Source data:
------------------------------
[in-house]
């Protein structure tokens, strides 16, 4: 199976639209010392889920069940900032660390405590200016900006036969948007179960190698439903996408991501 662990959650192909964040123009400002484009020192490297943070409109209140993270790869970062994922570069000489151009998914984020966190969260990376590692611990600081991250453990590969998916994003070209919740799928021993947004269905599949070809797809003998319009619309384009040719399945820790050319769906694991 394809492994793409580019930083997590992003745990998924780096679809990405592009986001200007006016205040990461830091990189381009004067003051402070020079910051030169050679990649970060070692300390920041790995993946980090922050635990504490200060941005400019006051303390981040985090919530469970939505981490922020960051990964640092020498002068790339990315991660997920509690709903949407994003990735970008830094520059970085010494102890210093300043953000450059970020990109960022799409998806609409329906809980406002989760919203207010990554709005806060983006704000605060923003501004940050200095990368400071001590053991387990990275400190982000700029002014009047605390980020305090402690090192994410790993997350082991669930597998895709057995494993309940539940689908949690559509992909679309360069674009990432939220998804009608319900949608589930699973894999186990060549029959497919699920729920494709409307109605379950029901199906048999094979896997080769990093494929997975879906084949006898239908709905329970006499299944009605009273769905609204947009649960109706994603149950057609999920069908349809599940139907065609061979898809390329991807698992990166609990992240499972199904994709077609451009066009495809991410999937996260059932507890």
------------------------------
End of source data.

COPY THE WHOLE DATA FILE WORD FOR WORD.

[in-house]
């Protein structure tokens, strides 16, 4: 199976639209010392889920069940900032660390405590200016900006036969948007179960190698439903996408991501 662990959650192909964040123009400002484009020192490297943070409109209140993270790869970062994922570069000489151009998914984020966190969260990376590692611990600081991250453990590969998916994003070209919740799928021993947004269905599949070809797809003998319009619309384009040719399945820790050319769906694991 394809492994793409580019930083997590992003745990998924780096679809990405592009986001200007006016205040990461830091990189381009004067003051402070020079910051030169050679990649970060070692300390920041790995993946980090922050635990504490200060941005400019006051303390981040985090919530469970939505981490922020960051990964640092020498002068790339990315991660997920509690709903949407994003990735970008830094520059970085010494102890210093300043953000450059970020990109960022799409998806609409329906809980406002989760919203207010990554709005806060983006704000605060923003501004940050200095990368400071001590053991387990990275400190982000700029002014009047605390980020305090402690090192994410790993997350082991669930597998895709057995494993309940539940689908949690559509992909679309360069674009990432939220998804009608319900949608589930699973894999186990060549029959497919699920729920494709409307109605379950029901199906048999094979896997080769990093494929997975879906084949006898239908709905329970006499299944009605009273769905609204947009649960109706994603149950057609999920069908349809599940139907065609061979898809390329991807698992990166609990992240499972199904994709077609451009066009495809991410999937996260059932507890």